2 years ago by Savita Dadhwal • 2 Min read
An ever-growing sea of purported solutions exists to counter the staffing shortage and train staff—university programs, industry training products and credentialing programs.
With so many solutions in the market—some for many years—one would expect the shortage to at least show signs of levelling off. Unfortunately, the opposite is true. It is estimates a global shortage of 4.07 million cybersecurity staff, which represents a 26% increase from 2018.
As per the industry leaders, they are facing two major problems:
- Soft skills
- IT knowledge and skills gaps (which includes knowledge of IT operations, networking, infrastructure and different technologies)
We largely fail to describe cybersecurity work, which is critical to generating enough interest for current and future needs. In doing so, we continue to alienate many bright minds who enjoy analyzing problems, solving puzzles or questioning the status quo. In its absence is the overarching idea that the typical cybersecurity practitioner is a male wearing a black hoodie in a darkened room who has not seen the light of day for weeks, with empty cans of energy drinks strewn on a desk. Further, there are inconsistencies in job titles, unrealistic requirements and scope of work.
In short, how can we expect workforce education and development programs to succeed when the target is moving?
Earlier, the profession or organizations are focusing on the wrong problem. There is no shortage of programs for those willing to enter the profession. Displaced workers and career changers are targets of a growing number of apprenticeship programs, grants, scholarships and reskilling programs. These programs mostly address today’s problems and, as such, are shortsighted. To positively influence the shortage of practitioners we must look at the pipeline.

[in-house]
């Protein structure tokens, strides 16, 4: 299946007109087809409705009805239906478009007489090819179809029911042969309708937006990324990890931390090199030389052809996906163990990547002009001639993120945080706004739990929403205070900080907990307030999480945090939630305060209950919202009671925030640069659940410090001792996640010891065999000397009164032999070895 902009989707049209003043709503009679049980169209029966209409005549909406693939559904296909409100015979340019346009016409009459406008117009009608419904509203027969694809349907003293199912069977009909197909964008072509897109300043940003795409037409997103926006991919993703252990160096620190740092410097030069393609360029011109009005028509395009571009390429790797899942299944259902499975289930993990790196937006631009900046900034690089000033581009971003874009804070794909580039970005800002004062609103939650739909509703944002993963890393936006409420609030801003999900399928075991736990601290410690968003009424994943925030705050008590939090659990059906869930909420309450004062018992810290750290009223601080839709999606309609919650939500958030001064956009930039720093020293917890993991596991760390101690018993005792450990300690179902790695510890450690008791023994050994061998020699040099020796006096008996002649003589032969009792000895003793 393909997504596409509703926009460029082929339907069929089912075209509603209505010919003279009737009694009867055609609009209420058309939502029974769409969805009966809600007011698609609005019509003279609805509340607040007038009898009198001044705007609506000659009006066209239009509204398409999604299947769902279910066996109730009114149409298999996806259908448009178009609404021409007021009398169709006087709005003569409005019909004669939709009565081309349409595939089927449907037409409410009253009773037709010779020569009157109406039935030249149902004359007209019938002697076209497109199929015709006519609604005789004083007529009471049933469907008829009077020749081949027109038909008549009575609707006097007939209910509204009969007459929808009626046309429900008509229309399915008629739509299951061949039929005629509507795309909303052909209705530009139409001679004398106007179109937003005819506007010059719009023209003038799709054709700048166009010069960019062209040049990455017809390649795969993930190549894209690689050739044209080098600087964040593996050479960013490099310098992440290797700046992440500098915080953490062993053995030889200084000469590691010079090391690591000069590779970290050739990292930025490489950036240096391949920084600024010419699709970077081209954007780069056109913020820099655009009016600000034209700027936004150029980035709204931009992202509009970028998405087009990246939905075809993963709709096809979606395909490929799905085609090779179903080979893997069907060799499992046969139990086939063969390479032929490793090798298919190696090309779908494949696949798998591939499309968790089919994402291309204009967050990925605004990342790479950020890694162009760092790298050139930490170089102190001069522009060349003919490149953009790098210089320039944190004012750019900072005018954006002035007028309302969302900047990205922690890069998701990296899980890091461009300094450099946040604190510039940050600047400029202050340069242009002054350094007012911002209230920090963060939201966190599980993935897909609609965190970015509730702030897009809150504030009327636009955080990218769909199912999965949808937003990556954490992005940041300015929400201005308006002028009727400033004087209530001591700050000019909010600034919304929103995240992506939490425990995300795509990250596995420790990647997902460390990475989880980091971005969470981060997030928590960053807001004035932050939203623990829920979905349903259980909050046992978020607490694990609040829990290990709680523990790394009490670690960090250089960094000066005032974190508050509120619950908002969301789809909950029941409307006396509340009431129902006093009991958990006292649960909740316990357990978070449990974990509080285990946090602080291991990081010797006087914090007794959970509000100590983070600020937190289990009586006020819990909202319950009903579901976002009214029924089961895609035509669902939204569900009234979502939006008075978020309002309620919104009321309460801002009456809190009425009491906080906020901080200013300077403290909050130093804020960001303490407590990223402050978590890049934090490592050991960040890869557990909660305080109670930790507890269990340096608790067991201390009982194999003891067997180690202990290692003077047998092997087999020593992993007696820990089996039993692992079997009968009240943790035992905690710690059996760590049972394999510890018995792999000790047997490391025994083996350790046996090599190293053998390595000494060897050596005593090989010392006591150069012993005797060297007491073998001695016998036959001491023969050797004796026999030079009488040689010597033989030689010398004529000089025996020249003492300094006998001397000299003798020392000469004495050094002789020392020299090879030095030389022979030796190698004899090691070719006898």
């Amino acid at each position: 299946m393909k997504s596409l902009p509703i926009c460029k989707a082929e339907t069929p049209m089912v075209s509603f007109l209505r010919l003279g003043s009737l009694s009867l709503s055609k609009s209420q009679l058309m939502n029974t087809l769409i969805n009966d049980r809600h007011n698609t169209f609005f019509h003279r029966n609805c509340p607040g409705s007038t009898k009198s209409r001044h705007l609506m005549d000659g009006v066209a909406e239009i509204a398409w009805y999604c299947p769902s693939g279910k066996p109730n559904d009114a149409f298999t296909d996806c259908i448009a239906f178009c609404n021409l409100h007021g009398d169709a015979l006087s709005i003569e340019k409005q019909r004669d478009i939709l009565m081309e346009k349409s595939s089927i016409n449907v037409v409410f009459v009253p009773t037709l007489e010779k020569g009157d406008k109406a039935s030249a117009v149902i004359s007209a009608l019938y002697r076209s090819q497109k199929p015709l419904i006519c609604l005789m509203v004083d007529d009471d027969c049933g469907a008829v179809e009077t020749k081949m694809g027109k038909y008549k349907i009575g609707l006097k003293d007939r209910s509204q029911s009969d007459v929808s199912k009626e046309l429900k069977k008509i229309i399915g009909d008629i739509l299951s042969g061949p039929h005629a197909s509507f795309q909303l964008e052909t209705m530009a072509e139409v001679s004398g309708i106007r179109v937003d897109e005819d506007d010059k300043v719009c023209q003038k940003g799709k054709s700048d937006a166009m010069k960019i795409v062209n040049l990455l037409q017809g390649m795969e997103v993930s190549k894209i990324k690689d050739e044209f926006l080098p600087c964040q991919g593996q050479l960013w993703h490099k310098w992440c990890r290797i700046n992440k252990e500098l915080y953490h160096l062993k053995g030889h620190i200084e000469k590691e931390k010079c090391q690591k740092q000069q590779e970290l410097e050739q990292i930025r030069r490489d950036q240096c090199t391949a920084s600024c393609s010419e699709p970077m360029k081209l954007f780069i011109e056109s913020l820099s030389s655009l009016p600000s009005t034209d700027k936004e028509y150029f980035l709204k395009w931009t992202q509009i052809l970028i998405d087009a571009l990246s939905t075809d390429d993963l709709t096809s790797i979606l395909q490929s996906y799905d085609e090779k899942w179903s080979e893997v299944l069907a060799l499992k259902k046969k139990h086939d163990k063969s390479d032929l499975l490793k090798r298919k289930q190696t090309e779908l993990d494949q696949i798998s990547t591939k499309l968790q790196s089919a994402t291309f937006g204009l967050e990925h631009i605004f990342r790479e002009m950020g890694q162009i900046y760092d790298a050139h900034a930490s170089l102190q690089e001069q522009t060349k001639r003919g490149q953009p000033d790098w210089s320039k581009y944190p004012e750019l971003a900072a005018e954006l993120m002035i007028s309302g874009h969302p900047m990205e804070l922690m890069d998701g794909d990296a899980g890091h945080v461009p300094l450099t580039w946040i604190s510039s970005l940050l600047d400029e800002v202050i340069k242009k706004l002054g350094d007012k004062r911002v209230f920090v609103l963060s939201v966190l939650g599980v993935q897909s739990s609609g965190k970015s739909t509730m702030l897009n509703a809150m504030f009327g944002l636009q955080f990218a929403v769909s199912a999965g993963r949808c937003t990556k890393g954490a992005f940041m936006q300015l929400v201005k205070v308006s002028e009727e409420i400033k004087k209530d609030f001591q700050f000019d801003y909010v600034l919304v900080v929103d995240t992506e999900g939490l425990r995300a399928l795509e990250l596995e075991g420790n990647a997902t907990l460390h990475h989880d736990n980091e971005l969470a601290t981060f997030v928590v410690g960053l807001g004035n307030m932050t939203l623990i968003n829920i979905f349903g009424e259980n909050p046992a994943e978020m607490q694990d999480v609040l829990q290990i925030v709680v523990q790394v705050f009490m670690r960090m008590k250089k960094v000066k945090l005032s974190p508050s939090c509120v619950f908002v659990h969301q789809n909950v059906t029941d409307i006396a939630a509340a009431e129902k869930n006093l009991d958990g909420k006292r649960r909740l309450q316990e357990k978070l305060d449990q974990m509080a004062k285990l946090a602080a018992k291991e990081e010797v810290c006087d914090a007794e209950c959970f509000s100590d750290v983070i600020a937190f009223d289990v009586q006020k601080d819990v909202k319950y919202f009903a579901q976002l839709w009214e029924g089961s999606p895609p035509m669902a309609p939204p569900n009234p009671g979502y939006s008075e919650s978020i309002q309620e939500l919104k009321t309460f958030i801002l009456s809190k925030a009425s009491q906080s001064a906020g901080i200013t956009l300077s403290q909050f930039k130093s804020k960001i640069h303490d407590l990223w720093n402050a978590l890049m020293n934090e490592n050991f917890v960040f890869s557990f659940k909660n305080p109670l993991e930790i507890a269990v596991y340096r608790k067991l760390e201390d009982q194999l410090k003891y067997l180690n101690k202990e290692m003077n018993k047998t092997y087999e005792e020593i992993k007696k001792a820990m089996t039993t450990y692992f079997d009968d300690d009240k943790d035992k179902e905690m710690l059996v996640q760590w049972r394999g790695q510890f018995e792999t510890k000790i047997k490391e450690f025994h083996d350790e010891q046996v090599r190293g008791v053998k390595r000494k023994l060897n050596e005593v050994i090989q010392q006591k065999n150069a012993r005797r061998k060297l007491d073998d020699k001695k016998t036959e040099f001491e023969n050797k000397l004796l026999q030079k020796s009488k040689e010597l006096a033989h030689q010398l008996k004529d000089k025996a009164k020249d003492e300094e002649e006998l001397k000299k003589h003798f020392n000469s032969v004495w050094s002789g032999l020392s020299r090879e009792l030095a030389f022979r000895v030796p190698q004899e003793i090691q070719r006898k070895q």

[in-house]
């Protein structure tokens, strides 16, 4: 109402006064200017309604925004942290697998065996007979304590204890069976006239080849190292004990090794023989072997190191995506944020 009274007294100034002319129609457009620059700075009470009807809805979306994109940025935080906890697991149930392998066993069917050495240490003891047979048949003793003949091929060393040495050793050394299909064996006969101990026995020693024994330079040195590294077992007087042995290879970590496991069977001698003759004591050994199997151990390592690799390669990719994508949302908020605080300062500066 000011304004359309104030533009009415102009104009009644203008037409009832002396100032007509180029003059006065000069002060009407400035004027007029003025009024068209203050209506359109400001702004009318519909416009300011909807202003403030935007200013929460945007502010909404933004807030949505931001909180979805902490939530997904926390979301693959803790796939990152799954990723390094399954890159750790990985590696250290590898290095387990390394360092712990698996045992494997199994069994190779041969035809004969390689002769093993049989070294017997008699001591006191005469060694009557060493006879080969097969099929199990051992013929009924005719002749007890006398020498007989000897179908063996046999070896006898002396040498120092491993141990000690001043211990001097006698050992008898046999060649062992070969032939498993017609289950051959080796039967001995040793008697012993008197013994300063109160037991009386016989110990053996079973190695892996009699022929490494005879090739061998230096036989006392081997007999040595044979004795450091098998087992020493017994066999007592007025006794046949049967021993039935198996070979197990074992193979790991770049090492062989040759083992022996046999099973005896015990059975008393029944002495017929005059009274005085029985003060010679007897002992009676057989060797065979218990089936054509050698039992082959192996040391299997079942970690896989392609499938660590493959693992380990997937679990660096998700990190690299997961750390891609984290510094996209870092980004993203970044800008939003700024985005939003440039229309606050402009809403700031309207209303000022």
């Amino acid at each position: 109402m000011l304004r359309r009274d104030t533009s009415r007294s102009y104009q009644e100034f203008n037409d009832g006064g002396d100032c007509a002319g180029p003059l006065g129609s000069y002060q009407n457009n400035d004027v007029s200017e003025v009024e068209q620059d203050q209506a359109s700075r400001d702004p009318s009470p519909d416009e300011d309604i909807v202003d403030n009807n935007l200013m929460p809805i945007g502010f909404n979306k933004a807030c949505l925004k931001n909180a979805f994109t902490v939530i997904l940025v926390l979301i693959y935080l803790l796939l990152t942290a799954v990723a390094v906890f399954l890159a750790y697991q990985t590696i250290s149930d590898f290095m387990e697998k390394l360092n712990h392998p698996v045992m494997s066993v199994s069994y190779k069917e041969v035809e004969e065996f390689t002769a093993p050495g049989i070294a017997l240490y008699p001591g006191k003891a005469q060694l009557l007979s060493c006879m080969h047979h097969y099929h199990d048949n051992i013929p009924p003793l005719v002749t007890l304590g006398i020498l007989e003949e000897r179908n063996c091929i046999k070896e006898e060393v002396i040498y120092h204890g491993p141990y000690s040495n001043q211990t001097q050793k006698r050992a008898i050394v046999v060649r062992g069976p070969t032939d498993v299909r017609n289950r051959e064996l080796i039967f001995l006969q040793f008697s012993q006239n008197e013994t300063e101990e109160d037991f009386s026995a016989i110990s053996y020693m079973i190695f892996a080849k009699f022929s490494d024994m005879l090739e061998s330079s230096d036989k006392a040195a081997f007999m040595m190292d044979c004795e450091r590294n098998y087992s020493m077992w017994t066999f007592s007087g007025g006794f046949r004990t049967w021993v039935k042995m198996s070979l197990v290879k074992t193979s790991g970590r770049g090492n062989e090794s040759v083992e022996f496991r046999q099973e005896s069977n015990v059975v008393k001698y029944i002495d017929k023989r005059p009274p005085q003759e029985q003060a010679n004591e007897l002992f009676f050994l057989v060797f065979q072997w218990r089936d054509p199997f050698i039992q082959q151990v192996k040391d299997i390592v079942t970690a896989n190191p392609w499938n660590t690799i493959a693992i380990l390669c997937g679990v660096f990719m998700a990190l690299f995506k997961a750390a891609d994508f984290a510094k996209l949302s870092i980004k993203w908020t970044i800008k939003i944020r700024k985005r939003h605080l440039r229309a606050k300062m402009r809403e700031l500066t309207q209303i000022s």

IT-related jobs have long required a lifelong-learning approach—something that other occupations are encountering as industries and positions morph to keep pace with the Fourth Industrial Revolution. It is plausible that the traditional university model is simply too rigid for the speed at which industry and the world is evolving. Higher learning institutions are wise to consider competency-based education. Formal education serves a purpose but is not the only solution. The overreliance on university education has done more harm than good in the field of cybersecurity.
Within our education system, there exists heavy focus on standardized testing and science, technology, engineering and math education. Although many believe education to be a panacea.
Until recently, much of the reporting on the cybersecurity skills shortage has been quantitative. Although with past experience may have helped increase budgets and headcount, the result is a seller’s market whereby salaries are outpacing budgets and enterprises are hesitant to invest in their staff for fear that they may be poached. In response, adding learning and recruitment programs does not motivate people to enter the field—especially if the barrier to entry is a university degree.
Lastly, the cybersecurity field is rather broad, so it is incumbent upon hiring managers to work with their human resource departments to define critical knowledge, skills and abilities for their positions before specifying requirements such as university degrees.